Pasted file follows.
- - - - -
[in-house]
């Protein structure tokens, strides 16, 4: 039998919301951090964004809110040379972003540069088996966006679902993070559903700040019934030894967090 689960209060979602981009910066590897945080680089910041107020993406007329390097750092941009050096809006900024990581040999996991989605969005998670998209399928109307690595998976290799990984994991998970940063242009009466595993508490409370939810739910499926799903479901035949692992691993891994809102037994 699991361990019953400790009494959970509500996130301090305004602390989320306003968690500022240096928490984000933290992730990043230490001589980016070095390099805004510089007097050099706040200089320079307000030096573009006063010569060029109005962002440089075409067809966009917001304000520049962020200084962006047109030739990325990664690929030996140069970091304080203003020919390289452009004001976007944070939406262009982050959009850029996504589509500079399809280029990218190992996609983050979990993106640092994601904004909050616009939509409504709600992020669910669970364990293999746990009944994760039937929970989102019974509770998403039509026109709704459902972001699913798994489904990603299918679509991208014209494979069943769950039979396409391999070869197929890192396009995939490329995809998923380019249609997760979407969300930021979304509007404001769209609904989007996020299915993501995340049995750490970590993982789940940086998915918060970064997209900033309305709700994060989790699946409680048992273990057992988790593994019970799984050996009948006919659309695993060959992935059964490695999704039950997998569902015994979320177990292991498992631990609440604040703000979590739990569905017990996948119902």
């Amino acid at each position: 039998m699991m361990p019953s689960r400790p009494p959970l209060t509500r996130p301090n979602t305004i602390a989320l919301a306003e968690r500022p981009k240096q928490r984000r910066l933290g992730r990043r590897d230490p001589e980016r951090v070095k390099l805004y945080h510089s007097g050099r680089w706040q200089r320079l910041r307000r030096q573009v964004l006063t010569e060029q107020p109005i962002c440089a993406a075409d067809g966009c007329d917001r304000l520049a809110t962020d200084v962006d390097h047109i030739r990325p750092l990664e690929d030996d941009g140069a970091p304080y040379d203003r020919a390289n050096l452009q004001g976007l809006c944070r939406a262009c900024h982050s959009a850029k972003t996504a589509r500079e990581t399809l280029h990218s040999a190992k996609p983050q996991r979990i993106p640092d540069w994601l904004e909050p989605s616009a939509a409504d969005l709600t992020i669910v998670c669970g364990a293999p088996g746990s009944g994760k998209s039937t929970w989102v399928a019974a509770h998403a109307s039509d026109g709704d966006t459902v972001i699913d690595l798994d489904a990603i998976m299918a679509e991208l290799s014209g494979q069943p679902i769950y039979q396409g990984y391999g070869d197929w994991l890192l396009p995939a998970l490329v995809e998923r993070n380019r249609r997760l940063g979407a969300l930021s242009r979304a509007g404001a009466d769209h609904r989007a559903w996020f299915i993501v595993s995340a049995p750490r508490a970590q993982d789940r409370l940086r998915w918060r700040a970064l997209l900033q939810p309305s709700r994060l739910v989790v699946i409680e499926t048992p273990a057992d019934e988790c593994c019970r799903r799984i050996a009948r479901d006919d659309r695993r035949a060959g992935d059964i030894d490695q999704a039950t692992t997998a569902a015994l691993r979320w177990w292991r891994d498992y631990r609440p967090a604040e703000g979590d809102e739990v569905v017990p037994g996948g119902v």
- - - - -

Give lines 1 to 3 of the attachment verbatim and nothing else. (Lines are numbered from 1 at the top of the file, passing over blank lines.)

[in-house]
């Protein structure tokens, strides 16, 4: 039998919301951090964004809110040379972003540069088996966006679902993070559903700040019934030894967090 689960209060979602981009910066590897945080680089910041107020993406007329390097750092941009050096809006900024990581040999996991989605969005998670998209399928109307690595998976290799990984994991998970940063242009009466595993508490409370939810739910499926799903479901035949692992691993891994809102037994 699991361990019953400790009494959970509500996130301090305004602390989320306003968690500022240096928490984000933290992730990043230490001589980016070095390099805004510089007097050099706040200089320079307000030096573009006063010569060029109005962002440089075409067809966009917001304000520049962020200084962006047109030739990325990664690929030996140069970091304080203003020919390289452009004001976007944070939406262009982050959009850029996504589509500079399809280029990218190992996609983050979990993106640092994601904004909050616009939509409504709600992020669910669970364990293999746990009944994760039937929970989102019974509770998403039509026109709704459902972001699913798994489904990603299918679509991208014209494979069943769950039979396409391999070869197929890192396009995939490329995809998923380019249609997760979407969300930021979304509007404001769209609904989007996020299915993501995340049995750490970590993982789940940086998915918060970064997209900033309305709700994060989790699946409680048992273990057992988790593994019970799984050996009948006919659309695993060959992935059964490695999704039950997998569902015994979320177990292991498992631990609440604040703000979590739990569905017990996948119902």
């Amino acid at each position: 039998m699991m361990p019953s689960r400790p009494p959970l209060t509500r996130p301090n979602t305004i602390a989320l919301a306003e968690r500022p981009k240096q928490r984000r910066l933290g992730r990043r590897d230490p001589e980016r951090v070095k390099l805004y945080h510089s007097g050099r680089w706040q200089r320079l910041r307000r030096q573009v964004l006063t010569e060029q107020p109005i962002c440089a993406a075409d067809g966009c007329d917001r304000l520049a809110t962020d200084v962006d390097h047109i030739r990325p750092l990664e690929d030996d941009g140069a970091p304080y040379d203003r020919a390289n050096l452009q004001g976007l809006c944070r939406a262009c900024h982050s959009a850029k972003t996504a589509r500079e990581t399809l280029h990218s040999a190992k996609p983050q996991r979990i993106p640092d540069w994601l904004e909050p989605s616009a939509a409504d969005l709600t992020i669910v998670c669970g364990a293999p088996g746990s009944g994760k998209s039937t929970w989102v399928a019974a509770h998403a109307s039509d026109g709704d966006t459902v972001i699913d690595l798994d489904a990603i998976m299918a679509e991208l290799s014209g494979q069943p679902i769950y039979q396409g990984y391999g070869d197929w994991l890192l396009p995939a998970l490329v995809e998923r993070n380019r249609r997760l940063g979407a969300l930021s242009r979304a509007g404001a009466d769209h609904r989007a559903w996020f299915i993501v595993s995340a049995p750490r508490a970590q993982d789940r409370l940086r998915w918060r700040a970064l997209l900033q939810p309305s709700r994060l739910v989790v699946i409680e499926t048992p273990a057992d019934e988790c593994c019970r799903r799984i050996a009948r479901d006919d659309r695993r035949a060959g992935d059964i030894d490695q999704a039950t692992t997998a569902a015994l691993r979320w177990w292991r891994d498992y631990r609440p967090a604040e703000g979590d809102e739990v569905v017990p037994g996948g119902v």